In his two year stay, he played competitive games in the World Cup qualifiers, AFCON qualifiers, World Cup and AFCON, losing just six games in the process.
The Serb probably could not be making his return at a better time than now. The team has been in disarray and lacked proper direction on the field of play, and these have been compounded by an absence of a clear plan with national team call-ups. Player invitations in Akonnor’s tenure looked all-too new day-in, day-out.
In two years, Milo utilized 73 players for all national team assignments meanwhile in less than two years, Akonnor exceeded that number by inviting 75 different players to the Black Stars. This went contrary to him stating earmarking a pool of 40 to select players for Black Stars assignments.
The return of Milo will not automatically mean permanent seats for certain players – far from that, however there will be some stability in names, supporting a reconstruction of the team.
If Milo’s first stint is anything to go by, then Ghanaians are not assured a luxury of goals with his return. Nonetheless what Ghanaians can look forward to is organization and strength in defence, an issue which has plagued Ghana very much recently.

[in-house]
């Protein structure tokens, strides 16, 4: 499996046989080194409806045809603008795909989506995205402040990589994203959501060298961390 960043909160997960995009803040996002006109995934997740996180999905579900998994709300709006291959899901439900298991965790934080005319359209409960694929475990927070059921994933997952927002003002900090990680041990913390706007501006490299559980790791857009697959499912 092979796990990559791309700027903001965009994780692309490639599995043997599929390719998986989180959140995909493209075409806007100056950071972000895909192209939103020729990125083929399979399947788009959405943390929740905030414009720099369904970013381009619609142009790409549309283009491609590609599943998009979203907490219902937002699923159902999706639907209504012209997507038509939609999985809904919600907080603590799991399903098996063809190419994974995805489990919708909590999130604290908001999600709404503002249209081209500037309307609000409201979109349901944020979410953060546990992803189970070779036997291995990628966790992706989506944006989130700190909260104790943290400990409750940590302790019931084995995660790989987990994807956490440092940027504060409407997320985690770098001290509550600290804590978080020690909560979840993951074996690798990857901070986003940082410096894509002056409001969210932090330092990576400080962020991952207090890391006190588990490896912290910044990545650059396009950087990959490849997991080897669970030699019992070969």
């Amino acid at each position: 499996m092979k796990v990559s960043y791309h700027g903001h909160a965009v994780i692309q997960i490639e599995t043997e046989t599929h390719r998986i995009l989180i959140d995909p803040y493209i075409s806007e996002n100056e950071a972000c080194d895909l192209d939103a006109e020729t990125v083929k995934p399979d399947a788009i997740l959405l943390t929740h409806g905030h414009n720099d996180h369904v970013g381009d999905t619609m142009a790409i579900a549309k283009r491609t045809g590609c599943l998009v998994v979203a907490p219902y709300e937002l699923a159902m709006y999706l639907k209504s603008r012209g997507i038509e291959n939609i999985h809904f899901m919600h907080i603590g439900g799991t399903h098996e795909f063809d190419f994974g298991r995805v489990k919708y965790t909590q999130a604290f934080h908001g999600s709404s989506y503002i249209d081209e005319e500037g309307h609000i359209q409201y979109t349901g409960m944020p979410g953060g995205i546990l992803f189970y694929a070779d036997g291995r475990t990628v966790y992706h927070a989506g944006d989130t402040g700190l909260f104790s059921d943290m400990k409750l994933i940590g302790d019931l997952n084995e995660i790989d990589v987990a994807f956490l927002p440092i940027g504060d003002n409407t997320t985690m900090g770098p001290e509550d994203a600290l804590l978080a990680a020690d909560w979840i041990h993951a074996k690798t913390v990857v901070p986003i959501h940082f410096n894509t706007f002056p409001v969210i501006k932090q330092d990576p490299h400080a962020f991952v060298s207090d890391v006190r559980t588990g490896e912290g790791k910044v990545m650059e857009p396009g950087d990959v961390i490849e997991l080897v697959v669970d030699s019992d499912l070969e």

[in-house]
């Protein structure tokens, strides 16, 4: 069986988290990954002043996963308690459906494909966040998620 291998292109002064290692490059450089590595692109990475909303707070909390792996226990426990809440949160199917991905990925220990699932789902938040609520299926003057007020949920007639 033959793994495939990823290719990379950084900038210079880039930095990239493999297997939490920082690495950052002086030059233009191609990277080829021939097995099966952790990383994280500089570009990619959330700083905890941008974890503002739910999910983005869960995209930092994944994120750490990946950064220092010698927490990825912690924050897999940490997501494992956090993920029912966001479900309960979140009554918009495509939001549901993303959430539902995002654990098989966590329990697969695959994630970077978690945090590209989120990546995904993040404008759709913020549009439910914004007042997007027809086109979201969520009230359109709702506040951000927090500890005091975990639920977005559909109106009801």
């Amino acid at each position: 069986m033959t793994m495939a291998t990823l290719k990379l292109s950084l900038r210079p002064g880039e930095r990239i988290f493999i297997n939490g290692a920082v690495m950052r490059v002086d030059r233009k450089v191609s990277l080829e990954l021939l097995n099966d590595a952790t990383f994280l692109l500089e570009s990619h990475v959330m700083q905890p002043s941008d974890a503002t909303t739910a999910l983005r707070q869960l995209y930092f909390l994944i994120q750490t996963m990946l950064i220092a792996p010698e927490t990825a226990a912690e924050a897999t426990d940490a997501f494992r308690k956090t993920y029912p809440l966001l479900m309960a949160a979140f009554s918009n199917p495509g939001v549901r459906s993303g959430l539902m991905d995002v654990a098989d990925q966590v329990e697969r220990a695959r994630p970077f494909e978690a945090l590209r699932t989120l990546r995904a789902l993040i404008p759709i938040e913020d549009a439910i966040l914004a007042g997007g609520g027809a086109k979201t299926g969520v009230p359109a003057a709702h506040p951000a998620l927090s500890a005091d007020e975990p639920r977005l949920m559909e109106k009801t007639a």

In 28 games, the Black Stars kept 11 clean sheets under Milo’s tutelage and contrary to public opinion, some current defenders like Alexander Djiku, Daniel Amartey, Jonathan Mensah, and Joseph Aidoo forming a core for the Black Stars should be able to hold their own on the African continent.
The Black Stars conceded 26 goals in 28 games. However, the team looked more solid in competitive games, conceding 11 goals in 19 games.
This ability to defend slim margins and also keep clean sheets, will prove very important for the Black Stars.
The argument against Milo’s return is premised on the fact that the Serb has not been very active or rather, impressive since leaving the Black Stars.
This argument was flawed at birth because before signing his deal as Black Stars head coach in 2008, Rajevac’s biggest job was arguably with Serbia’s Red Star Belgrade. Besides that job, he held management positions at Borac Cacak, Sloboda u19, FV Progress, Zeleznik Belgrad, BJ Guoan, Al-Sadd SC, Vojvodina returned to Borac Cacak in 2008, then joined the Black Stars as head coach.
From data available from his time at Vojvodina and his second stint with Borac Cacak, Milo won a meagre 13 games in 32 matches, yet he took the Black Stars to their first World Cup quarter-final.
Perhaps the Serb had something special working for him here, and now that he has come through a door he once shut, it is in the best interest of the Ghanaians to hope that magic he had, followed him through that door.